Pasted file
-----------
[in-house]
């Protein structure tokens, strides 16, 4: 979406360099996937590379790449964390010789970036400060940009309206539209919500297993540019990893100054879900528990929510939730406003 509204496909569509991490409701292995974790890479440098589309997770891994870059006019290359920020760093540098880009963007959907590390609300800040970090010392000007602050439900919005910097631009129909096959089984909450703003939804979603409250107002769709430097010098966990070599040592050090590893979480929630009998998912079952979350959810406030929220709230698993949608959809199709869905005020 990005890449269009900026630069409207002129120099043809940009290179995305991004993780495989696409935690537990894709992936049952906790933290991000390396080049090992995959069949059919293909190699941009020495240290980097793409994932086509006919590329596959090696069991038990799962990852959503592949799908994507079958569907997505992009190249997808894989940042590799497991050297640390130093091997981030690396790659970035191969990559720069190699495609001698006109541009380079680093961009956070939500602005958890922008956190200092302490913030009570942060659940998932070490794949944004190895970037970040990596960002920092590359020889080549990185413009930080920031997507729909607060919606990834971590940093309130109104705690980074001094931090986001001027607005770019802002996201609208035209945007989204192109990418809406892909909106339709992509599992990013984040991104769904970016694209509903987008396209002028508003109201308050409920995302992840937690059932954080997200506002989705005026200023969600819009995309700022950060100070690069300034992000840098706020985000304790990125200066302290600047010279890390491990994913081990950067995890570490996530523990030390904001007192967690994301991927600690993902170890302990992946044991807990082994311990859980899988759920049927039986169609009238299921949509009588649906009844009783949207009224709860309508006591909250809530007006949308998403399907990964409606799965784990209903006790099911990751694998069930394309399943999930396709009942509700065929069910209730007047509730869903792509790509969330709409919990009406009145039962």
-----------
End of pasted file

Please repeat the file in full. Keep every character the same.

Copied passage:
[in-house]
């Protein structure tokens, strides 16, 4: 979406360099996937590379790449964390010789970036400060940009309206539209919500297993540019990893100054879900528990929510939730406003 509204496909569509991490409701292995974790890479440098589309997770891994870059006019290359920020760093540098880009963007959907590390609300800040970090010392000007602050439900919005910097631009129909096959089984909450703003939804979603409250107002769709430097010098966990070599040592050090590893979480929630009998998912079952979350959810406030929220709230698993949608959809199709869905005020 990005890449269009900026630069409207002129120099043809940009290179995305991004993780495989696409935690537990894709992936049952906790933290991000390396080049090992995959069949059919293909190699941009020495240290980097793409994932086509006919590329596959090696069991038990799962990852959503592949799908994507079958569907997505992009190249997808894989940042590799497991050297640390130093091997981030690396790659970035191969990559720069190699495609001698006109541009380079680093961009956070939500602005958890922008956190200092302490913030009570942060659940998932070490794949944004190895970037970040990596960002920092590359020889080549990185413009930080920031997507729909607060919606990834971590940093309130109104705690980074001094931090986001001027607005770019802002996201609208035209945007989204192109990418809406892909909106339709992509599992990013984040991104769904970016694209509903987008396209002028508003109201308050409920995302992840937690059932954080997200506002989705005026200023969600819009995309700022950060100070690069300034992000840098706020985000304790990125200066302290600047010279890390491990994913081990950067995890570490996530523990030390904001007192967690994301991927600690993902170890302990992946044991807990082994311990859980899988759920049927039986169609009238299921949509009588649906009844009783949207009224709860309508006591909250809530007006949308998403399907990964409606799965784990209903006790099911990751694998069930394309399943999930396709009942509700065929069910209730007047509730869903792509790509969330709409919990009406009145039962």